They are being kept in memory just in case you are going to use them again soon. So many people tell me that that this is a battery drain and leaves most Android phones with poor battery performance. But that's another myth. Storing application memory uses exactly the same amount of battery as it would if that section of memory was free. If you continue to open applications, then more of your memory will be used but eventually there will be no memory left. So is that the time to use a task killer? No!
What most people fail to recognise is that Android is a SMARTphone operating system. This means it is smart enough to recognise when it is running low on available memory, and will start to close those apps that it deems are low priority. The way it figures out which apps are low priority is by looking at which apps are open, are used the least and do not affect the usability of the phone.
Also, when Android does close apps itself to free up memory, it does this in a very clever way in that the next time a closed app is reopened, it will restore it as if it had never been closed in the first place (this is what iOS actually does and what Apple calls multitasking!)
The key point to take from the above is, that task killers are completely not required, and actually interfere with how the Android Operating System works under the hood.
THE FOLLOWING ARE 3 OF THE MAIN QUOTES PEOPLE USE TO JUSTIFY THE USE OF TASK KILLERS ON ANDROID PHONES AND TABLETS:
1. “Task killers make my battery last longer” – FALSE!
They actually do the opposite, they make your Battery Life shorter. When you kill a task, you are completely removing it from memory. Remember, whether or not that bit of memory is used by an app or is free, the same amount of battery is going to be used. You are actually reducing Battery Life because when you next go to use that app, you have to fully reopen it, this uses more memory than simply bringing it out of memory.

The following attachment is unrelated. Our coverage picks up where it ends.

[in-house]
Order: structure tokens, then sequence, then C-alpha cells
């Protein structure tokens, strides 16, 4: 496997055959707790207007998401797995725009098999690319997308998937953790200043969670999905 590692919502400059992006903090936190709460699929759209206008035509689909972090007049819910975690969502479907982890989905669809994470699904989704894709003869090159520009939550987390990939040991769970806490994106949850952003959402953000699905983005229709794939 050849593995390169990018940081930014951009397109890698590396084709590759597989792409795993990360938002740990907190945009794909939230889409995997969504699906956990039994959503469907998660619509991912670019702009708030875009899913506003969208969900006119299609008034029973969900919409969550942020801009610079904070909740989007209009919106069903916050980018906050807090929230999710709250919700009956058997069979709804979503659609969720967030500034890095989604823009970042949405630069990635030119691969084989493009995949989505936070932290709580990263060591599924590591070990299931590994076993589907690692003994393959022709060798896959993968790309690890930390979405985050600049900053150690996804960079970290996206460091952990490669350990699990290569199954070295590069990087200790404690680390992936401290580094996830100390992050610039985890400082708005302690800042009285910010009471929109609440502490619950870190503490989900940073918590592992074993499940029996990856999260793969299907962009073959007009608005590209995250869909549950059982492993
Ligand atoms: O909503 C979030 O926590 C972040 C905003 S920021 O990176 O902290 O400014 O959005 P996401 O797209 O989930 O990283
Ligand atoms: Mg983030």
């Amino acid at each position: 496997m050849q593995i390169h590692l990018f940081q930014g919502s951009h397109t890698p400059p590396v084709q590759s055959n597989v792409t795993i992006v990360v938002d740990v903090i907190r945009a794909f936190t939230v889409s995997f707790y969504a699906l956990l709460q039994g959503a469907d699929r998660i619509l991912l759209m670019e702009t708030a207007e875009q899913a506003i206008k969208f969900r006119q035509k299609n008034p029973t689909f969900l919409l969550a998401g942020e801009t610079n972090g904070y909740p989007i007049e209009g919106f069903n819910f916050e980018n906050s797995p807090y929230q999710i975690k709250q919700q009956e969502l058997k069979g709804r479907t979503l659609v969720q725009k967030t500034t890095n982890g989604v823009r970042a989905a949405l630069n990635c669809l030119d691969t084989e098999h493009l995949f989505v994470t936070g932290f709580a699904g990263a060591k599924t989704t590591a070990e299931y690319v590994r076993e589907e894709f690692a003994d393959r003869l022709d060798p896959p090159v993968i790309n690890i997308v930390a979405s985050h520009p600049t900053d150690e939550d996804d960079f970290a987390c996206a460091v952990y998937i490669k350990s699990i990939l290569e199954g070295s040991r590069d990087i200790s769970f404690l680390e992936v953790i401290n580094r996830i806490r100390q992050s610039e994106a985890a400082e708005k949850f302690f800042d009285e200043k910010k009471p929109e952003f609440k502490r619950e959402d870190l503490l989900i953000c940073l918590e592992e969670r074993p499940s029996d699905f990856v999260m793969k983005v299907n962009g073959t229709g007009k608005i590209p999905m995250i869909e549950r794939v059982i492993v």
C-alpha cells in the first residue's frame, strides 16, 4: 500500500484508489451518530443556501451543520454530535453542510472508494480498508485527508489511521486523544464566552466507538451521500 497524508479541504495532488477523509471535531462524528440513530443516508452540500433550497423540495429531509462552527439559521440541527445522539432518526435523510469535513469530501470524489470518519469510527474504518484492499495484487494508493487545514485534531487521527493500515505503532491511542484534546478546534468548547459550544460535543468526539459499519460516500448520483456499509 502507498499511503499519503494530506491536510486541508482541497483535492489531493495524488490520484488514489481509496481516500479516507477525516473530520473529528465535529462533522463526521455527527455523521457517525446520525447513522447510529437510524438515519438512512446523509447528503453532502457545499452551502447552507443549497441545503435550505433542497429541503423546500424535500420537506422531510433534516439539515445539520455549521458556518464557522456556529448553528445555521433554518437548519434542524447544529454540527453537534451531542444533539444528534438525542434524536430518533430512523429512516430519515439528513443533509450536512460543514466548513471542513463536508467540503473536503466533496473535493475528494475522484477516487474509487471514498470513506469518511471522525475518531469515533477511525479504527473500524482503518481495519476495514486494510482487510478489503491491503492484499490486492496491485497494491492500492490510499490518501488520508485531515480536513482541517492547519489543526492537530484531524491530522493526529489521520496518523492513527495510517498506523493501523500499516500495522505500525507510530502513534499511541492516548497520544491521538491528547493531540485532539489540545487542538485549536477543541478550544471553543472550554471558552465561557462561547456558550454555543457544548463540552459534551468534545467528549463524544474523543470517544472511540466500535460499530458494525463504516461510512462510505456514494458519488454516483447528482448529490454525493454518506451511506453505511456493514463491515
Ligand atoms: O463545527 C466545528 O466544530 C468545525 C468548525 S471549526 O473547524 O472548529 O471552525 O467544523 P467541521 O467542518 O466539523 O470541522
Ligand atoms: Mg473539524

2. “Task killers make my phone run faster” – FALSE!
Task killers cause your phone to become unstable and jerky. Killing processes is bad because a process may be shared between applications. When you kill it, you are causing disruption within the OS, forcing apps to reopen and to reopen a shared process.
3. “There is no exit button, thats why i use a task killer” – FALSE!
There is no exit button because Android was designed to never have the need for a user to close apps. If an app needs closing, Android will do this itself.
So thats it. Task Killers are never a good thing for Android phones despite the stupid amounts of them in the Android Marketplace.
I hope I have been able to explain why without confusing you too much. Since the emergence of Android, there have been many myths and misconceptions out there that I believed and fell for myself. So remember, next time a phone sales man or an apparently "techy" friend tells you that you need a task killer for your Android device, let them know the real deal. Or show them this article, I'll soon sort them out.
WHAT SHOULD YOU DO INSTEAD
Watch for Runaway Processes:
Watchdog is a slightly different kind of task killer, in the sense that instead of telling you your phone's out of memory and it's time to go on a task killing spree, it alerts you when the occasional app starts eating up CPU for no reason. You can then kill the app with Watchdog and get on with your day (though honestly, at that point, I usually just reboot my phone). If it happens often with the same app, however, you may want to move on to the next step.
Uninstall Bad Apps:
Worse than the occasional, one-time runaway app is the poorly coded, always-eating-CPU app. If you find (with Watchdog or through some other method) that a particular app seems to drain CPU and Battery Life whenever it's running, confirm your suspicions by uninstalling it and seeing what happens. If an app is causing problems on your phone, you're probably better off without it.
Seriously, Use the Power Control Widget:
This may sound ridiculously obvious, but if you aren't already using some form of the Power Control widget, you should. The things that drain the most battery on any smartphone are Wi-Fi, Bluetooth, GPS, and your screen. Turn them off when you don't need them and you'll find that you can eke out considerably more Battery Life.
Charge Your Phone:
Even more obvious yet rarely heeded advice - charge your phone often. This isn't as hard as it sounds for most people. While you're sometimes stuck going out for 14 hours with no place to charge your phone, the majority of us spend our days in our homes, our offices, and other places rife with electrical outlets. Buy a few extra chargers and place them strategically around your home, car, and office. Whenever you're sitting around at home or working away at your desk, you can use that time to dock your phone and give it some extra juice without worrying about battery or performance drains.
credits: technically funny, lifehacker
edited by arawn